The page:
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BOX 4-4 Neurobiology and Deterrence: “Neurodeterrence?” Dr. Diane DiEuliis, U.S. Department of Health and Human Services The past several decades have seen a convergence of neurobiological data with cognitive sciences, psychology and behavioral sciences—largely due to technological advances such as genomics, non-invasive imaging, and the wider availability of expansive data sets. We are thus beginning to bridge neurobiological understanding with the environmental and social backdrop upon which it occurs. An example framework for visualizing this could be the classic “OODA” loop (Observe, Orient, Decide, Act) juxtaposed onto the anatomical backdrop of limbic system function. Further affectors of this framework could be genetic predisposition, genetic heritage, and previous experience. Other fields have adapted this kind of framework for understanding the role of underlying neurobiology in human behavior and decision making, such as the emergent field of neuroeconomics. Some tenants of this field would indicate that human decision making for economics is influenced by relativistic comparisons and perceptions—and is not always rational. Similarly one could apply this framework and understanding to deterrence: understanding the underlying neurobiology that contributes to aggression, and decision making related to “intent to do harm” could provide important inputs to shaping new models and tools for the deterrence community. Again, many questions and comments arose when the panel presentations were done. One participant asked, “If we know how people behave, does it matter what part of the brain lights up?” Dr. DiEuliis answered that this approach adds another layer of understanding. Another participant noted that, regarding the overall challenge for this workshop, an issue is how we apply neurodeterrence to what is needed for current situations, like headlines about drawing red lines related to Israel and Iran's uranium enrichment. A general issue is how can we use this. Dr. DiEuliis commented that relative to bio-weapons, in nations with lots of deaths due to diseases, bio-weapons are not that worrisome because the population is used to losing lots of people. A participant noted that some leaders are conditioned from childhood to not have empathy for others. Another participant asked whether there is any statistical way to identify some types of behavior. CAPT Kulich answered that red teams have rigor that could be helpful. In a related comment, a participant suggested that an area for research might be to observe behavior during games. SCENARIO-BASED TOOLS Dr. Tony Cox, president, Cox Associates, LLC, began the first panel of the second workshop session by noting that scenario-based analytic tools are meant to be used by teams, and those teams must validate both the inputs and the outputs of such tools to be sure they are trusted. A systems engineering approach in terms of an insight-generating model was presented, and analytic approaches in the context of making sense of patterns in big data were 20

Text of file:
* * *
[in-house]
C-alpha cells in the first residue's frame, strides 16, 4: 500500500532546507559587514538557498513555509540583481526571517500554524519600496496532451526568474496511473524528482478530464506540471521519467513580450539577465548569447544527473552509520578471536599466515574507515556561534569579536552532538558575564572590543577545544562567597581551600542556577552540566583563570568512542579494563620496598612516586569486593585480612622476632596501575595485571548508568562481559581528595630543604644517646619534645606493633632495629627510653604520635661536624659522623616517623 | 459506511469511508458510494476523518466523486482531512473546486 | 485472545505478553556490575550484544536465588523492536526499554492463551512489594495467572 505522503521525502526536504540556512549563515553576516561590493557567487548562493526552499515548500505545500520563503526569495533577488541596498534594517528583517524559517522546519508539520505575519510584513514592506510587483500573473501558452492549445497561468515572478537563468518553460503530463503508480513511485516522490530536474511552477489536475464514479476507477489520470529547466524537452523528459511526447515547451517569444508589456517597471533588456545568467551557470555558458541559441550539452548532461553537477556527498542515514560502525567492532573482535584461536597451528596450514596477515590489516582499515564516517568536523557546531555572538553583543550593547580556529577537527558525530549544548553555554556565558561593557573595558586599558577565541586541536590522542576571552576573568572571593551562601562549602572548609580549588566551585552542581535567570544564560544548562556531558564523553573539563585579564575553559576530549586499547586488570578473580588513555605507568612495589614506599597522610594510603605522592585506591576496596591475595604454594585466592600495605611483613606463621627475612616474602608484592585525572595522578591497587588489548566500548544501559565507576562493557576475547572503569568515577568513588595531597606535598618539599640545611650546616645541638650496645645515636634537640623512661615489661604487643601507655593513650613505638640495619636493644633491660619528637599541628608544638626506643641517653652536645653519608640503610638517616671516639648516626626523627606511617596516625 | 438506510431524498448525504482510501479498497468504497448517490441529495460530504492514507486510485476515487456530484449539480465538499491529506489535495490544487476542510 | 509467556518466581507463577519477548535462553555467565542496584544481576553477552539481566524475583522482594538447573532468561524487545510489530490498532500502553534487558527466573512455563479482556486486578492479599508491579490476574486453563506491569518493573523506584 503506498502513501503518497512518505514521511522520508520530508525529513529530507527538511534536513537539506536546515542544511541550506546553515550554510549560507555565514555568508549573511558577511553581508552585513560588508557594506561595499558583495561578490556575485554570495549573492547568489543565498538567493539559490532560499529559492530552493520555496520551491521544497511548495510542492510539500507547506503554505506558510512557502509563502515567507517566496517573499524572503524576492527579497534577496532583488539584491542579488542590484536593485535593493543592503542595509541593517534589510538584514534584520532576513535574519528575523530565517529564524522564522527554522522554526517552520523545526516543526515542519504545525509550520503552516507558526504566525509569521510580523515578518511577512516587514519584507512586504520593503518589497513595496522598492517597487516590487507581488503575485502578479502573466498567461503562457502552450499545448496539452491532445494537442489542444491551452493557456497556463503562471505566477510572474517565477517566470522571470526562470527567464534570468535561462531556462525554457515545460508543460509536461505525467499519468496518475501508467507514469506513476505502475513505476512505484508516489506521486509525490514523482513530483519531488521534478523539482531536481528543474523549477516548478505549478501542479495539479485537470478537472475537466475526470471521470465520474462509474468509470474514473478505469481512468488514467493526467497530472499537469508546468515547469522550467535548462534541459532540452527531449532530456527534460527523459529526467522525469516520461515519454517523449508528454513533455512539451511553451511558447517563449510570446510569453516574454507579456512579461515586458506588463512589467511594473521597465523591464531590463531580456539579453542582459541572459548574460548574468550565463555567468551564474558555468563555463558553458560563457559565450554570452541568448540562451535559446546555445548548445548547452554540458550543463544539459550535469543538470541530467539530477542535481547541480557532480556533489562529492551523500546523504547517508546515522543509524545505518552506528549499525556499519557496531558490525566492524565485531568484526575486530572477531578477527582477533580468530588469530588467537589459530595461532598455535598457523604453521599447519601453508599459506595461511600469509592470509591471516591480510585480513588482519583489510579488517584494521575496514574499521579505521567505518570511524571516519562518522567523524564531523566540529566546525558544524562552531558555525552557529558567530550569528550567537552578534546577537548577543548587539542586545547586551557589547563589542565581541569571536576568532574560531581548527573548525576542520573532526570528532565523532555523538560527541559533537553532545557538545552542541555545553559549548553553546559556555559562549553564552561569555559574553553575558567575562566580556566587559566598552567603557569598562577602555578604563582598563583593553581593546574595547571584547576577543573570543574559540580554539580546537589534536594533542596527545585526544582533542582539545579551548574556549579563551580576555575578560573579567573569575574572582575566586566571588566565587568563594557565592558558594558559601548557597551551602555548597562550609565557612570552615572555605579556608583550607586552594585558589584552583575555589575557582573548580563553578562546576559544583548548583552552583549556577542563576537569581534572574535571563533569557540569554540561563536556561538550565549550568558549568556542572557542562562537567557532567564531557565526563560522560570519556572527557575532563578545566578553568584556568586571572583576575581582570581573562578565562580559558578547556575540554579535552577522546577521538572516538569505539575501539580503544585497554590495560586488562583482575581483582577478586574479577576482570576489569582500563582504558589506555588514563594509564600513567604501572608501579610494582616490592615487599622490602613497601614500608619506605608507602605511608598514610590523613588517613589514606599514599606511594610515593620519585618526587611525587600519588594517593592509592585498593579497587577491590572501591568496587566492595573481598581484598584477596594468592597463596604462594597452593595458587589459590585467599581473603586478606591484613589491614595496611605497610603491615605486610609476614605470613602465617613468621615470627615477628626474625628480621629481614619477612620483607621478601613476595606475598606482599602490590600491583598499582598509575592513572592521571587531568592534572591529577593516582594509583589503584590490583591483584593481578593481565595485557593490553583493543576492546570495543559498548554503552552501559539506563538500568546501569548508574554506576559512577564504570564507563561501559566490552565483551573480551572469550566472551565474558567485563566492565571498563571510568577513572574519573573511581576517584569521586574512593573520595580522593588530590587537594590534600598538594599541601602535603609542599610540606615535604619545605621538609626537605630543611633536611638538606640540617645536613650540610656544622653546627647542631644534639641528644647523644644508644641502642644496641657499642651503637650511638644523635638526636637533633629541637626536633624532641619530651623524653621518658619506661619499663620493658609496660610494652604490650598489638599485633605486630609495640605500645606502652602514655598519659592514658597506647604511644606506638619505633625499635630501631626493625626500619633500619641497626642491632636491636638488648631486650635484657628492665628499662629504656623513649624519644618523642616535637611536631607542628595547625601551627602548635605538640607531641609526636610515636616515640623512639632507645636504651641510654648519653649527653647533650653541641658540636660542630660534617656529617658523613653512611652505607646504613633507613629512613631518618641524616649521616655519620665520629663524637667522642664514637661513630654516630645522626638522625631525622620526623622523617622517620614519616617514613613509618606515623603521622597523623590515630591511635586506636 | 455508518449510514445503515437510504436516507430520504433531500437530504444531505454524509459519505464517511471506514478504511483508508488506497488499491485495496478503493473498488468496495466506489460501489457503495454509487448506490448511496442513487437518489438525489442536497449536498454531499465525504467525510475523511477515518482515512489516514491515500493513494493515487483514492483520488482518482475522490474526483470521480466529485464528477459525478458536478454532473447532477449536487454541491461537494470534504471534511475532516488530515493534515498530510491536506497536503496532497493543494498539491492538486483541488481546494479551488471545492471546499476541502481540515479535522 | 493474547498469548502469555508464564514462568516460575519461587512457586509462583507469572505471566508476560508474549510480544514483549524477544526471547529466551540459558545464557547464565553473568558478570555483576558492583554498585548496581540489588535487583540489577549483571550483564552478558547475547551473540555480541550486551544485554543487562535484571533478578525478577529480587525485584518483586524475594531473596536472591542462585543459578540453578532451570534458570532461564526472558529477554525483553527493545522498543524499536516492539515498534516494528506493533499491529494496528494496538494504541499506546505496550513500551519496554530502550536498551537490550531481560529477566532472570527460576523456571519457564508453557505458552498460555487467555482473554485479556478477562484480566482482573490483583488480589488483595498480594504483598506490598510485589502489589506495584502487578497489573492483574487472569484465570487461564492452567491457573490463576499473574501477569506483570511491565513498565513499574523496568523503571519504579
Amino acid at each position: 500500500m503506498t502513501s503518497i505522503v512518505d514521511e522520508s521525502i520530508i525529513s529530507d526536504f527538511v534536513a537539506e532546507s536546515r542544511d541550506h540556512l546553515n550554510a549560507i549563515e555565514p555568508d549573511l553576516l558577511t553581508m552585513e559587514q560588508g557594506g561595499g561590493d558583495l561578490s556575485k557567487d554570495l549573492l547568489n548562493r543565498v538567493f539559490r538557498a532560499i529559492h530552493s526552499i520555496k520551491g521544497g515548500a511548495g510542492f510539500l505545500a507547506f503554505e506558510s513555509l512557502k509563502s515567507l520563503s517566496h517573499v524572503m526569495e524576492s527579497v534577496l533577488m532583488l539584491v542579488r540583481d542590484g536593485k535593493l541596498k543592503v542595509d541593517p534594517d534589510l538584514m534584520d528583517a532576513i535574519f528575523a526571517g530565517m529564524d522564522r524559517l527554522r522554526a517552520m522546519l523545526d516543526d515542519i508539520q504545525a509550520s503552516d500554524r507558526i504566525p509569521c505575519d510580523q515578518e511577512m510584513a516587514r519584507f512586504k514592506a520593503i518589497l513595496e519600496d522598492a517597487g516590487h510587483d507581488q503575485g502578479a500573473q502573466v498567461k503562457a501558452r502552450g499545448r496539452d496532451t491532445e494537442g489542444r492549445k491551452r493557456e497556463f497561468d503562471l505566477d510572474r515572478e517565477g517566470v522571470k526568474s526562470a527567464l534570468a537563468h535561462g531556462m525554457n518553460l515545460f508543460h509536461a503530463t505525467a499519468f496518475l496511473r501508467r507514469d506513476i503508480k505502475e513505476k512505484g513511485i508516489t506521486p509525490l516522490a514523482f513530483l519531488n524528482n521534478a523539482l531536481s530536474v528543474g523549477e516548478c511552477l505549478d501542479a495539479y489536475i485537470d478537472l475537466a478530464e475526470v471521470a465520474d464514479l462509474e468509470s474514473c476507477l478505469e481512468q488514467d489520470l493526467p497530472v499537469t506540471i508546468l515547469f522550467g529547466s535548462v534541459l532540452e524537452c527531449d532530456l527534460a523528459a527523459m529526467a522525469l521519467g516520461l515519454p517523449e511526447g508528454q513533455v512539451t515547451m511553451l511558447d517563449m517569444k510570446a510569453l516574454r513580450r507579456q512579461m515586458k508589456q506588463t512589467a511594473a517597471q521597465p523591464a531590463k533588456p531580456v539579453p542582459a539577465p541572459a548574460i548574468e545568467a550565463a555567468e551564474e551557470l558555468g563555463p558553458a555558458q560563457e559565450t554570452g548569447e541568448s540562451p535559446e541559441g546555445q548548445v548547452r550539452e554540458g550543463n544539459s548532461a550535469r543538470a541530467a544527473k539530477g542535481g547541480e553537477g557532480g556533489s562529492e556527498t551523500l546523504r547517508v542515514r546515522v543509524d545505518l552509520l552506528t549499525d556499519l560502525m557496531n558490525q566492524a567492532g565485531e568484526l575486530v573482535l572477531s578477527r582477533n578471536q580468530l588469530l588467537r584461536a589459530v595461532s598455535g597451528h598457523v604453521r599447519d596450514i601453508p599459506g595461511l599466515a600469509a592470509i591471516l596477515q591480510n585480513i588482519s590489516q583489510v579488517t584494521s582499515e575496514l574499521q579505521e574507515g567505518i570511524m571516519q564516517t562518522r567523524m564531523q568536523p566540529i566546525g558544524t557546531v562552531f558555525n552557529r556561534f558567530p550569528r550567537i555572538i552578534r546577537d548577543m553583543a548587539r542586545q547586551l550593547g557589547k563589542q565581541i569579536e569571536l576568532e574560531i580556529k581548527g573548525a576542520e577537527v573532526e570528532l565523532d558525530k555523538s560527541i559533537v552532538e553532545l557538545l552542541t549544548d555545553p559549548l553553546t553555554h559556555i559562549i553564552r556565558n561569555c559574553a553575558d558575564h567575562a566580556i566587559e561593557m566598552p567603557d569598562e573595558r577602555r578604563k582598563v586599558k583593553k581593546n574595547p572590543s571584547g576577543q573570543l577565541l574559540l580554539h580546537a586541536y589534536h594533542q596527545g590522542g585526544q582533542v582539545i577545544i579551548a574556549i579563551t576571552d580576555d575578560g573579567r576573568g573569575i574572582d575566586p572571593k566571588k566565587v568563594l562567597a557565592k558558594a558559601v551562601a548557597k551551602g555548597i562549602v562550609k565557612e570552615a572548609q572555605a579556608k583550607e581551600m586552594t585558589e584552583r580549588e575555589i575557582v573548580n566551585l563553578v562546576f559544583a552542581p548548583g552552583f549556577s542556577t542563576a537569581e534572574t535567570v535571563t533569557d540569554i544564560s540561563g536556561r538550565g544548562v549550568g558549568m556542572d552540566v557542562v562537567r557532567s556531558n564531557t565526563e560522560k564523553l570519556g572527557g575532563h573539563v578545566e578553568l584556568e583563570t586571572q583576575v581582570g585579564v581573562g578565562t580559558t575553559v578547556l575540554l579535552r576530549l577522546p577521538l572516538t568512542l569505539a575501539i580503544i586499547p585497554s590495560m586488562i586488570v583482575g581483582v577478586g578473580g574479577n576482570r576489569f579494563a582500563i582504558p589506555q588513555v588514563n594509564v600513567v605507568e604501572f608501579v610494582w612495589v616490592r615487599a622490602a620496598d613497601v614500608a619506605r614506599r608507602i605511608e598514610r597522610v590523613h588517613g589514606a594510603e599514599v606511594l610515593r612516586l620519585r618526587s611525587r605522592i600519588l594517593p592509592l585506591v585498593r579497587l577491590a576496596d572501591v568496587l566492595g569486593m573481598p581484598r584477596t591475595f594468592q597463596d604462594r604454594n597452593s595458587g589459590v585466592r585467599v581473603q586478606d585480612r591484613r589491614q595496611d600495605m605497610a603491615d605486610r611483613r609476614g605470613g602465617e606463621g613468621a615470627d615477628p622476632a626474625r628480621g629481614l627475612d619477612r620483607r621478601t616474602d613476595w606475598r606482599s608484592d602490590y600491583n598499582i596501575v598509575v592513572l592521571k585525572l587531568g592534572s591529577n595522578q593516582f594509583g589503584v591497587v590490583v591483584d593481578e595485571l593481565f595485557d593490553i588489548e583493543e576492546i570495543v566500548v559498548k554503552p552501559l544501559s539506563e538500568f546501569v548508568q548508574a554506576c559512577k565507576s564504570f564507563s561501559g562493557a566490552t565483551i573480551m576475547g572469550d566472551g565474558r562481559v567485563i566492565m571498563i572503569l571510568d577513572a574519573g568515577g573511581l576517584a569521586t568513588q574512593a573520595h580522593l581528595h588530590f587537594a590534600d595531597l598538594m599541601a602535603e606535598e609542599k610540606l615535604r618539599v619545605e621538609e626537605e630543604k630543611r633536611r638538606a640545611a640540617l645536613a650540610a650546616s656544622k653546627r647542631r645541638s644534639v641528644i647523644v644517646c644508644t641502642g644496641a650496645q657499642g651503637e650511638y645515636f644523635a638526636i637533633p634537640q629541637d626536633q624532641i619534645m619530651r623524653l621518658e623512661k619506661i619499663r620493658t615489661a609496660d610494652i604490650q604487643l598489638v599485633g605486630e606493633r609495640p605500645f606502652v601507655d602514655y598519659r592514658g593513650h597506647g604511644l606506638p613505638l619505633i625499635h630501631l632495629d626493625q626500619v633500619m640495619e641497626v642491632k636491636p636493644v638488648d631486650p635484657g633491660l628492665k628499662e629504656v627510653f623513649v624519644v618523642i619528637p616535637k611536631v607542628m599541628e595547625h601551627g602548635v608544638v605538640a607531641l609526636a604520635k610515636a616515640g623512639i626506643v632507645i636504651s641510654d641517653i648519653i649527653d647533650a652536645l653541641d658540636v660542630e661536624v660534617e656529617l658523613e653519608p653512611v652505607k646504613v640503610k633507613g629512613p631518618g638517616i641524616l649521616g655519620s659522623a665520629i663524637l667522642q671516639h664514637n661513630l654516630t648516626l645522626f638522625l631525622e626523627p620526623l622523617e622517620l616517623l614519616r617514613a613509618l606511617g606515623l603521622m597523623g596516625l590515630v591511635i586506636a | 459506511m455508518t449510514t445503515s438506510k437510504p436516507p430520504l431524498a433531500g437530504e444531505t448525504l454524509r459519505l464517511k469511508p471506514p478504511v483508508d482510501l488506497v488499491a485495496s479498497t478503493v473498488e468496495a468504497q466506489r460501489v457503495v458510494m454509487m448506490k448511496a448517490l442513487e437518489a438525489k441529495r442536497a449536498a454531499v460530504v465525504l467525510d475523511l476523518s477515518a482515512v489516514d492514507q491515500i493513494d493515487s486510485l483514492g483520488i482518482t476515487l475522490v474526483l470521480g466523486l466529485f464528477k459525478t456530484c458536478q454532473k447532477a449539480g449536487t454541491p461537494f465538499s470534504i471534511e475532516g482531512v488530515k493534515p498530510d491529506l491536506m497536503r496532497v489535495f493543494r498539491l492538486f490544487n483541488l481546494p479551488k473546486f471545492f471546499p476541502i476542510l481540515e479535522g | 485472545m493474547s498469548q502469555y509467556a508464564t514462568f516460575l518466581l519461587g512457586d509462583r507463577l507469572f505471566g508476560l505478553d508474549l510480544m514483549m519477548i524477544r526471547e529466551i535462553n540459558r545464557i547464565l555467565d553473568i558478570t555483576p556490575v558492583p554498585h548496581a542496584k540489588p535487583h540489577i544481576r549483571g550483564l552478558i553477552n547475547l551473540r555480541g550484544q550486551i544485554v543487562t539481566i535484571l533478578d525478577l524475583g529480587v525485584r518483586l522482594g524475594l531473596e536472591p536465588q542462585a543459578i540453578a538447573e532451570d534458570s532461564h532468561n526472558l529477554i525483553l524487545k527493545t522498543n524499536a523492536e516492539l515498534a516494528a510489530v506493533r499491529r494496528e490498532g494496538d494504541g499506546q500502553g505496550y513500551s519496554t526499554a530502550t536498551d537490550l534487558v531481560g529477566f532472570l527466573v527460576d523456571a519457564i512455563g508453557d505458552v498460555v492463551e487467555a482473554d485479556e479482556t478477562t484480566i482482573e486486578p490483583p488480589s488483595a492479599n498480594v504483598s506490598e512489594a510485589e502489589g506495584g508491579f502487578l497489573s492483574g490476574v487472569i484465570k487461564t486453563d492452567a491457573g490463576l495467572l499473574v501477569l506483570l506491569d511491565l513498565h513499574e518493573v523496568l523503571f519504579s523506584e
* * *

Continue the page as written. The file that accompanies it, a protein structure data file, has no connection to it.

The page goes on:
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discussed. At the end, Dr. Cox explained that these presentations show the types of scenario- based tools available; much infrastructure is in place, and this represents the state of the art. Lt Gen Robert Elder (USAF, Ret.), research professor, George Mason University, provided a presentation titled “Integrated Influence and Effects Analyses for Use in Deterrence Planning.” An abstract of Gen Elder’s presentation is found in Box 4-5. Ms. Anne Russell, director, social systems analysis, SAIC, compared “old-school” analyses of data with newer approaches that augment traditional techniques with new processes, such as social network visualization and analysis techniques as well as chronological or geo-spatial visualizations like Google Earth. Among other benefits, she noted that advanced tools (e.g., a narrative pattern analyzer) can save enormous amounts of time for analysts producing outputs. An illustrative application would be assessing factionalism to help understand the degree of stability or instability of a particular country. Another illustration was use of influence-net modeling for socio-behavioral applications, which can aid reasoning under uncertainty. Ms. Russell added that the effectiveness of any one tool would depend on what the user is trying to do; it is likely that one tool would not be enough for any specific case. BOX 4-5 Integrated Influence and Effects Analyses for Use in Deterrence Planning Lt Gen Robert Elder (USAF, Ret.), George Mason University Timed Influence Nets (TINs), a variant of Bayesian Nets, are used to capture cause/effect relationships that relate timed sequences of actions to the probability of an effect or outcome occurring. TIN models are thus well suited to capture the diverse aspects of nuclear strategy issues. Specifically, TIN models can be used to gain insights into the effects of actions on one or more nuclear strategy objectives and can be adapted to reflect different actors, international environments, phase of military operations, and scenarios. The TIN models can be enhanced through the use of multi-modeling techniques to leverage the ability of multi-agent-based modeling to capture the dynamic interactions among groups. TIN models were used in two service wargames and an Office of the Secretary of Defense-led geopolitical stability study to assess the deterrence and nuclear stability effects of different courses of action across a range of operational phases. The results suggest that such models can be used to inform analyses addressing nuclear policy and strategy questions. LEADERSHIP PROFILING Dr. Jerrold Post introduced the panel titled “Leadership Profiling Approaches” for the second workshop session, noting that leadership profiling techniques had already received much attention prior to this session. Also, he noted that trying to understand an opposing side's leadership has deep traditional roots, even though some of the approaches suggested here rightly deserve the “non-traditional” label.2 2 Correctly ascertaining the intentions of an adversary is one of the key reasons why profiling was discussed so thoroughly during the workshop. 21